Since the season ended, there hasn't been much talk about how Matt Schaub's doing in his attempt to rehab the foot injury that ended his season. Speaking of...just like I will always believe my beloved Longhorns would have won the national championship on January 7, 2010 if Colt McCoy had not gotten injured, I will also always believe that your Houston Texans would have played in the Super Bowl a month ago if Matt Schaub had not been lost for the season. I admit that I cannot discuss either of these unshakeable truths rationally, so let's not dwell on it any longer.
Anyway, how's Schaub doing these days? Dale Robertson has an update. While you'd never expect Schaub to be singing a tune of doom and gloom about his prognosis, it's still encouraging to read what he has to say about how he feels. A few select quotes await your perusal after the jump.
“It’s going great,” Schaub said. “As of today (Feb. 29), we’re 13 weeks from surgery, and things are progressing really well. We’re really pleased. I’m a little ahead of the game. It’s a matter of strengthening and making sure everything stays to form in there with the hardware in my foot."
Schaub couldn’t yet get through an airport scanner without setting off alarms because of the metal in his mid-foot area. But after a follow-up procedure in April, only a tiny screw will be left to hold bone and ligament together.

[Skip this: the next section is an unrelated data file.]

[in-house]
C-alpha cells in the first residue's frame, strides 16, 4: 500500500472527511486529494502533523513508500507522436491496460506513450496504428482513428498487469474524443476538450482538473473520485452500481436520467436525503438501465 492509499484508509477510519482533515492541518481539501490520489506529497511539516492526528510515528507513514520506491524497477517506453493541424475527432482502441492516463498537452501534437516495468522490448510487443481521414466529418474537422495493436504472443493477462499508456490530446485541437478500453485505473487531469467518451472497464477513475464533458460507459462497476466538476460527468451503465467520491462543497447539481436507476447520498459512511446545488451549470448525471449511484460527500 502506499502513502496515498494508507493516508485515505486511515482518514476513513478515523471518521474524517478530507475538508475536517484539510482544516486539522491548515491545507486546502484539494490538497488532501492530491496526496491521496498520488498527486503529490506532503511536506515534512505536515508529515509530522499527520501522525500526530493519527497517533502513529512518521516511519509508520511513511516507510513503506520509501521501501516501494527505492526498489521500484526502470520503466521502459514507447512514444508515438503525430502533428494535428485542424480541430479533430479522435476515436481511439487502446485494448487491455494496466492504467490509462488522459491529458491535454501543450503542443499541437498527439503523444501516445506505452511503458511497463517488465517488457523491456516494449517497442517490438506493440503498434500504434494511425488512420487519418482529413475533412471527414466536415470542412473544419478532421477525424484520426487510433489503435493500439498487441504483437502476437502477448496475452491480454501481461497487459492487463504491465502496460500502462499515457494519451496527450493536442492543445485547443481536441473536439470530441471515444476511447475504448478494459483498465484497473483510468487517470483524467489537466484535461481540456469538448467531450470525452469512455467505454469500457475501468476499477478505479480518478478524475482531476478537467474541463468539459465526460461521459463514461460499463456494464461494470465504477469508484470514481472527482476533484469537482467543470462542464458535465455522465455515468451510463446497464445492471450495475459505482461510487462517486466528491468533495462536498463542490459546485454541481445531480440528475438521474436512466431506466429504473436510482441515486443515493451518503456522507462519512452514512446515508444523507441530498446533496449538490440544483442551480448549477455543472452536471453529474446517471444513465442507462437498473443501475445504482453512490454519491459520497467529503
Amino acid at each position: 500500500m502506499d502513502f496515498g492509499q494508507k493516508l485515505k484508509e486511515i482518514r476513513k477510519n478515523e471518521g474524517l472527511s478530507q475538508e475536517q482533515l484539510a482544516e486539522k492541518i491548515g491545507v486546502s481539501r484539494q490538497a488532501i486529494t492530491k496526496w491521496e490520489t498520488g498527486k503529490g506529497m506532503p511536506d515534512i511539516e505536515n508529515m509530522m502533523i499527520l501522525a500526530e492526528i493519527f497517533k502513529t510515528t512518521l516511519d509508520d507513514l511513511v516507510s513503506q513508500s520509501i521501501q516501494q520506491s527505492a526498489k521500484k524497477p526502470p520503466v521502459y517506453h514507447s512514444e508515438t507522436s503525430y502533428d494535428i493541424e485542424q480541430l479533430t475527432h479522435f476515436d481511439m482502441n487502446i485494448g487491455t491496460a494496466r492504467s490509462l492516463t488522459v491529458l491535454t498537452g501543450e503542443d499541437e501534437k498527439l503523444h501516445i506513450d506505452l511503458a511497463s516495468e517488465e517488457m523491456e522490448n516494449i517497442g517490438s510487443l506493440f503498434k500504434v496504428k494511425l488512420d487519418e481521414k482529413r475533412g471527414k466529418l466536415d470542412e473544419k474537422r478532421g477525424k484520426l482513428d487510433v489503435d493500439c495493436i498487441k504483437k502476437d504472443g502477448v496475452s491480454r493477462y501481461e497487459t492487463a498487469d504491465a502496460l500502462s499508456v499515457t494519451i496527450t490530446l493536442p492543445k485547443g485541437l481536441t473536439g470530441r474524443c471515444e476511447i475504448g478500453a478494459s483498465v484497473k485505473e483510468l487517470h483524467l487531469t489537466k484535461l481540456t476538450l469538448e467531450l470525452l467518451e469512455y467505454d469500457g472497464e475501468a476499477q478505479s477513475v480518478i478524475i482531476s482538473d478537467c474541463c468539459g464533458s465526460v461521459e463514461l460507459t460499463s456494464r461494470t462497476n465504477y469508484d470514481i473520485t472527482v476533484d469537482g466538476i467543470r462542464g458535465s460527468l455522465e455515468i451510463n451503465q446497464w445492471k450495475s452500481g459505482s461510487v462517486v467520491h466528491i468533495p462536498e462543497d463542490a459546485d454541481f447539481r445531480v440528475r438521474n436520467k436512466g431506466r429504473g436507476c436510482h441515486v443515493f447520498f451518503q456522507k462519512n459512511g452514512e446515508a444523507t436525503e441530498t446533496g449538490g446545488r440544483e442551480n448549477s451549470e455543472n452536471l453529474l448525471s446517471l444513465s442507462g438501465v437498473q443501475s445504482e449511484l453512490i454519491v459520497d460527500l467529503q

“That’s customary,” he said, “and all the people I’ve talked to who’ve had the surgery told me it’s not a problem.”
Schaub is putting in three to four hours every morning, five days a week, and believes he’ll come up out of the ordeal a better-conditioned athlete, certainly as far as his lower body is concerned. Having overcome the significant muscle atrophy that set in during the month and a half he spent coddling the foot, he’s already to the point where he can say, “Both my legs will definitely be stronger next season than they have ever been."
“It’s a long process. You’re dealing with a ligament that holds the form of the foot together and (lifts) the arch. To make sure you take your time and not rush it is the big thing. That’s why for six weeks it was non-weight-bearing, because you want everything to heal and mend together. The next step was an orthotic (for his shoe) that provides proper support for the foot.”
"It hurt,” he said, meaning the diagnosis, which was worse than the throbbing. “I’d played through stuff before, but just trying to stand on my foot, it wasn’t a good situation. After talking with a lot of doctors and exhausting every resource to find a way to play, it was obvious (the chances) were slim to none. Everybody we were talking to said surgery was the only option.
“It was very hard to listen to people say that, but deep down I knew that was the way to go for the long haul, for the sake of my longevity in the game.”
The lack of choices possibly saved him from doing more serious damage. A blessing in disguise?
“Once we get past this and fully rehabbed and into next season and beyond,” he said, “I might agree with you and call it that. Had there been any type of gray area to where we could have done anything for me to potentially play, I definitely would have tried.”
Even taking all the sunshine with a grain of salt, I'm not worried about The Schaub returning to form next season. You?